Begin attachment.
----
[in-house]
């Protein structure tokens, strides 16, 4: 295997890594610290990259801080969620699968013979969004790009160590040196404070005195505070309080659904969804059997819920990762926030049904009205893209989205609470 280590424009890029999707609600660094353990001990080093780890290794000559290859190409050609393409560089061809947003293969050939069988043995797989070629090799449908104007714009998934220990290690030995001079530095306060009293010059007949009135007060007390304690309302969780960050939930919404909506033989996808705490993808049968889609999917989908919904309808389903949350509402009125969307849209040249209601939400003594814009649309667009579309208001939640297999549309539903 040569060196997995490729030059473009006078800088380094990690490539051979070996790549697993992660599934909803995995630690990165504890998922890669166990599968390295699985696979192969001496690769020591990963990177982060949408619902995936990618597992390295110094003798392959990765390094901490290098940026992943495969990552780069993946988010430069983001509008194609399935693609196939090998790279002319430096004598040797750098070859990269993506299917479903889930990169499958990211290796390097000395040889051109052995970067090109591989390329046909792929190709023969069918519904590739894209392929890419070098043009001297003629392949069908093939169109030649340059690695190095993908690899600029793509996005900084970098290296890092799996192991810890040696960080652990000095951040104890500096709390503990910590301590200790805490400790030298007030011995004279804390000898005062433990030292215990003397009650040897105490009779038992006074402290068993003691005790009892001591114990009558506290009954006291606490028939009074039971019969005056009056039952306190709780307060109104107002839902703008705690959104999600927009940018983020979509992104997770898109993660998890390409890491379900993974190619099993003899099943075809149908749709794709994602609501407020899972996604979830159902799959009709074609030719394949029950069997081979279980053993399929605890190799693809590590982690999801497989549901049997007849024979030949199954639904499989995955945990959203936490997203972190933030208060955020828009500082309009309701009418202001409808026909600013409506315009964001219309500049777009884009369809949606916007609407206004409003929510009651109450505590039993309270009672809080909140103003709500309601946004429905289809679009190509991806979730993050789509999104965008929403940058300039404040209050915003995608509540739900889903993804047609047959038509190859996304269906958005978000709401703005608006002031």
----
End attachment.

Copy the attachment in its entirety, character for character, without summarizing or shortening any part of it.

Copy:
[in-house]
């Protein structure tokens, strides 16, 4: 295997890594610290990259801080969620699968013979969004790009160590040196404070005195505070309080659904969804059997819920990762926030049904009205893209989205609470 280590424009890029999707609600660094353990001990080093780890290794000559290859190409050609393409560089061809947003293969050939069988043995797989070629090799449908104007714009998934220990290690030995001079530095306060009293010059007949009135007060007390304690309302969780960050939930919404909506033989996808705490993808049968889609999917989908919904309808389903949350509402009125969307849209040249209601939400003594814009649309667009579309208001939640297999549309539903 040569060196997995490729030059473009006078800088380094990690490539051979070996790549697993992660599934909803995995630690990165504890998922890669166990599968390295699985696979192969001496690769020591990963990177982060949408619902995936990618597992390295110094003798392959990765390094901490290098940026992943495969990552780069993946988010430069983001509008194609399935693609196939090998790279002319430096004598040797750098070859990269993506299917479903889930990169499958990211290796390097000395040889051109052995970067090109591989390329046909792929190709023969069918519904590739894209392929890419070098043009001297003629392949069908093939169109030649340059690695190095993908690899600029793509996005900084970098290296890092799996192991810890040696960080652990000095951040104890500096709390503990910590301590200790805490400790030298007030011995004279804390000898005062433990030292215990003397009650040897105490009779038992006074402290068993003691005790009892001591114990009558506290009954006291606490028939009074039971019969005056009056039952306190709780307060109104107002839902703008705690959104999600927009940018983020979509992104997770898109993660998890390409890491379900993974190619099993003899099943075809149908749709794709994602609501407020899972996604979830159902799959009709074609030719394949029950069997081979279980053993399929605890190799693809590590982690999801497989549901049997007849024979030949199954639904499989995955945990959203936490997203972190933030208060955020828009500082309009309701009418202001409808026909600013409506315009964001219309500049777009884009369809949606916007609407206004409003929510009651109450505590039993309270009672809080909140103003709500309601946004429905289809679009190509991806979730993050789509999104965008929403940058300039404040209050915003995608509540739900889903993804047609047959038509190859996304269906958005978000709401703005608006002031």